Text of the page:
Journal Ultrasound is now indexed on PubMed Central
Aslı Üçyiğit and Jemma Johns, King’s College Hospital NHS Foundation Trust, London, UK
Ultrasound assessment of the postpartum uterus has a significant role to play in the evaluation of a large proportion of symptomatic puerperal women. Often the imaging modality of choice for excluding retained placental tissue, correct application of postpartum ultrasound could enable more accurate identification of women requiring surgical intervention, with consequent reduction in patient morbidity and clinical workload. This article aims to review the current understanding and application of ultrasound in the puerperium, and evaluate the current evidence investigating the physiological and pathological findings of the postpartum uterus and its contents.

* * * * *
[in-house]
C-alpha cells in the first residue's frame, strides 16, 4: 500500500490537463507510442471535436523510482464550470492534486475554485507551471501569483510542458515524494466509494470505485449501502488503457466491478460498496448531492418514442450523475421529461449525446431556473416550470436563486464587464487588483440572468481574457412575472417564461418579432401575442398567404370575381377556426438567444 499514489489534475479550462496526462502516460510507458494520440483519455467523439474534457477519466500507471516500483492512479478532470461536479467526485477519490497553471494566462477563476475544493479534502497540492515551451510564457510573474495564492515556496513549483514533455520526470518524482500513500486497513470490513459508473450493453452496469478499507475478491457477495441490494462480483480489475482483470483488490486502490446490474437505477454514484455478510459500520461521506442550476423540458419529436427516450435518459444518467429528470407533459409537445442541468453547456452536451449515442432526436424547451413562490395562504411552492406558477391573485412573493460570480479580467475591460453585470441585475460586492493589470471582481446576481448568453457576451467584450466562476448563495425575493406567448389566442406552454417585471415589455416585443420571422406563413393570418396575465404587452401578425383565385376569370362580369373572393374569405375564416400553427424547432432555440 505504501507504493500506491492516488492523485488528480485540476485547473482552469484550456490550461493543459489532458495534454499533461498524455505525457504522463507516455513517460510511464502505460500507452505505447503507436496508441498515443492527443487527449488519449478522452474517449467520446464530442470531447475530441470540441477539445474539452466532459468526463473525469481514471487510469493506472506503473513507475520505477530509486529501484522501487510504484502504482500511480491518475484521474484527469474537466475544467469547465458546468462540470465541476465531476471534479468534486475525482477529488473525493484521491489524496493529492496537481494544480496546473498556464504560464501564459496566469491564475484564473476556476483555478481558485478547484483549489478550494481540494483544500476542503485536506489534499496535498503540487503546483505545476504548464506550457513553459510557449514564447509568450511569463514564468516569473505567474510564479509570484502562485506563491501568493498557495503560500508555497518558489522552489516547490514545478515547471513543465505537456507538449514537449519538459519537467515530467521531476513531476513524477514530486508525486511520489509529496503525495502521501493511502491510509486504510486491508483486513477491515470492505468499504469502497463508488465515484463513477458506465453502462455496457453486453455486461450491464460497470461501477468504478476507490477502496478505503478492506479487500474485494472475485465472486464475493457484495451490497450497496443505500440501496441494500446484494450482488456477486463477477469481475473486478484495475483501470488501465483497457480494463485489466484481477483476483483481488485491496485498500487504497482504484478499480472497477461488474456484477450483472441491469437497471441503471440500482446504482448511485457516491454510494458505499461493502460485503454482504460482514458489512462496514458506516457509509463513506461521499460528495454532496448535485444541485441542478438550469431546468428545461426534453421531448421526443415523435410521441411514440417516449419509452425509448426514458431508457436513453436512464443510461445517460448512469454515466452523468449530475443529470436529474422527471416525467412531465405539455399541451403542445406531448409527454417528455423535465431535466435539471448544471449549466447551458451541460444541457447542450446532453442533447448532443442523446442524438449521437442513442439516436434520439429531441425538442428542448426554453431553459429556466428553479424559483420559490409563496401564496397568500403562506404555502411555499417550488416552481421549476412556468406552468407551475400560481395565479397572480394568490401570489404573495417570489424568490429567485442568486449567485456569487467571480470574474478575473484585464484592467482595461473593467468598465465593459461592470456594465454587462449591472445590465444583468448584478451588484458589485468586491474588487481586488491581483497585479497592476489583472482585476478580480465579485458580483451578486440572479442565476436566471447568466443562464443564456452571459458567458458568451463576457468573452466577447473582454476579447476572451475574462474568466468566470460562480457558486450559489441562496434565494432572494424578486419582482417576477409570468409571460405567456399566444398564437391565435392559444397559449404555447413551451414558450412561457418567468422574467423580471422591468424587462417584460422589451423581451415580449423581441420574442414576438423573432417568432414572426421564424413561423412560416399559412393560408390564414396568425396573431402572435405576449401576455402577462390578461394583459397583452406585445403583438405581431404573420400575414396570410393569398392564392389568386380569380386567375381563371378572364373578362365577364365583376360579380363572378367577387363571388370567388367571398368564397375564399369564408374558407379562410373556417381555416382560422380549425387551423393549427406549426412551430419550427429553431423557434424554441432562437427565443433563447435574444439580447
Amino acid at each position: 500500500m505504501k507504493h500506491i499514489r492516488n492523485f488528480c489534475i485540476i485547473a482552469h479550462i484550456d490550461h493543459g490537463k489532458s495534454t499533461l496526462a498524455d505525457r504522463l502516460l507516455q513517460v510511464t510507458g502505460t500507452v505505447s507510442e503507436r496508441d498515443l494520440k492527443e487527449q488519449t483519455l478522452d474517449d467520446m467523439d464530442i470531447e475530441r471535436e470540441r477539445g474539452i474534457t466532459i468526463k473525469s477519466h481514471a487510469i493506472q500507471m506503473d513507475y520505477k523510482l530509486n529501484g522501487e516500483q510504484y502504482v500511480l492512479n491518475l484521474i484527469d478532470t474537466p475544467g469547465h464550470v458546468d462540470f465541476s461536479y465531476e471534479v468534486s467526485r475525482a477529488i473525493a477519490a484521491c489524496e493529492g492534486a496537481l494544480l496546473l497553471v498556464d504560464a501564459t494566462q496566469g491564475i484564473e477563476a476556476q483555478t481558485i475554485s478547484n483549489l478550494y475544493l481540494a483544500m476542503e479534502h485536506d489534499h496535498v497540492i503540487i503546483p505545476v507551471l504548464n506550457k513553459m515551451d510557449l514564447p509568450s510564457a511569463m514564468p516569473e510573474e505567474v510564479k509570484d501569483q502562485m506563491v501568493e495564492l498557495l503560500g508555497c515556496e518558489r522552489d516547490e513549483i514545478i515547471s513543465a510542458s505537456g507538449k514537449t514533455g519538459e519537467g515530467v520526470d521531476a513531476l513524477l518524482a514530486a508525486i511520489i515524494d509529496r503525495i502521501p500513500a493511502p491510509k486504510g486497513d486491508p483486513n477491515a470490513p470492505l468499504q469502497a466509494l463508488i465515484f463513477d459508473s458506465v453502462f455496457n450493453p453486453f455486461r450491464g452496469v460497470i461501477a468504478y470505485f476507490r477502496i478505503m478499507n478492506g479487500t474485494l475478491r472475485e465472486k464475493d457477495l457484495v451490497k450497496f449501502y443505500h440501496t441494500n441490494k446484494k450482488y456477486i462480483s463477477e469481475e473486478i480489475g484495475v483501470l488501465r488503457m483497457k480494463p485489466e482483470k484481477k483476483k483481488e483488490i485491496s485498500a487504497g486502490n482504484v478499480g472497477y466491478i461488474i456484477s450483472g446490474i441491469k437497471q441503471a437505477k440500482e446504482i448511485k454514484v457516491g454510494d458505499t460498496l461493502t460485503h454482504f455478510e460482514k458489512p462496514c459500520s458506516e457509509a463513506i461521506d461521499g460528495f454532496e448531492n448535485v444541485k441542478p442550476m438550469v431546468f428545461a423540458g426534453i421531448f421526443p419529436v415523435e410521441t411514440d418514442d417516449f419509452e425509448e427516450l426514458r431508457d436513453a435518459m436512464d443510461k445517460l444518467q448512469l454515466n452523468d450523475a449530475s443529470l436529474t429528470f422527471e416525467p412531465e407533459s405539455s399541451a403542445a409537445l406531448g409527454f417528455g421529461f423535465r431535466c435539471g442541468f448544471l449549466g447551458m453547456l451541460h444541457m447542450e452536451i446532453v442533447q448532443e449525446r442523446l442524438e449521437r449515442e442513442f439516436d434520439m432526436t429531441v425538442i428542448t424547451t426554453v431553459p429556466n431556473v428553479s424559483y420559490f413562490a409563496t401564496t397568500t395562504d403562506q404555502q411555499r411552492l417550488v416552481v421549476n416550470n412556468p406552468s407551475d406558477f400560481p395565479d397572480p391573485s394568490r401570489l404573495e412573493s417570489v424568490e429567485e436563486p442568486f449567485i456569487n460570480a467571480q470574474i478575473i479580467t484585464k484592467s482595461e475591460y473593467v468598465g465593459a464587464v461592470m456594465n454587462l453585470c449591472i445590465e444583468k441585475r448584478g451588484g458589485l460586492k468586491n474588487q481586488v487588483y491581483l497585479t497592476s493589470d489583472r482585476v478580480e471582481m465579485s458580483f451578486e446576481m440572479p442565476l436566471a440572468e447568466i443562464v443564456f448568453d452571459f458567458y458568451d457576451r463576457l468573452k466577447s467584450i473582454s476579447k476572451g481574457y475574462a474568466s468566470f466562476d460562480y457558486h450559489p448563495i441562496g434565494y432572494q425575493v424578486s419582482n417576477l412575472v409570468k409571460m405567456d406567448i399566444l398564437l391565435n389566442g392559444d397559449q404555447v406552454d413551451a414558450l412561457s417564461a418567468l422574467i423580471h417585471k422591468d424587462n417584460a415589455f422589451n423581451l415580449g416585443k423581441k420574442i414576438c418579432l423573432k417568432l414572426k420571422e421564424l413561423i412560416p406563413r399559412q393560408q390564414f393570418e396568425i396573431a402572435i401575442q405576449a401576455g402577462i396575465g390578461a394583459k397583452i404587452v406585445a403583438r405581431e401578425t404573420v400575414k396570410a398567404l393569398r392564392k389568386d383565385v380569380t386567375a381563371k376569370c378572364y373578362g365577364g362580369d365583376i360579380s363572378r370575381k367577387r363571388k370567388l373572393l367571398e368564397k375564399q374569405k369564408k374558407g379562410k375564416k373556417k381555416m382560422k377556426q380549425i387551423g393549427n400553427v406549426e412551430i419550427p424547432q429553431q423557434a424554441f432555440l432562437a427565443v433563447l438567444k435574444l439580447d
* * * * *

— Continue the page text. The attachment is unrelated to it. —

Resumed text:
Read the full article in the August 2016 issue of Journal Ultrasound.
ECHOES by Hazel Edwards
Maternal perception of fetal movements in late pregnancy is affected by type and duration of fetal movement. Brown R, Higgins LE, Johnstone ED, et al. J Matern Fetal Neonatal Med 2016; 29: 2145-2150
Considering how frequently we scan for ‘reduced fetal movement’, this interesting project cleverly compared actual third trimester fetal movements, as observed by the ultrasound operator, with movements perceived by the mother. The operator judged the fetus to be moving for a much greater proportion of time during the 30 minute observation compared to the mother. There was no link between maternal perception and placental site, amniotic fluid volume or BMI.
Read more Echoes in the August 2016 issue of Journal Ultrasound.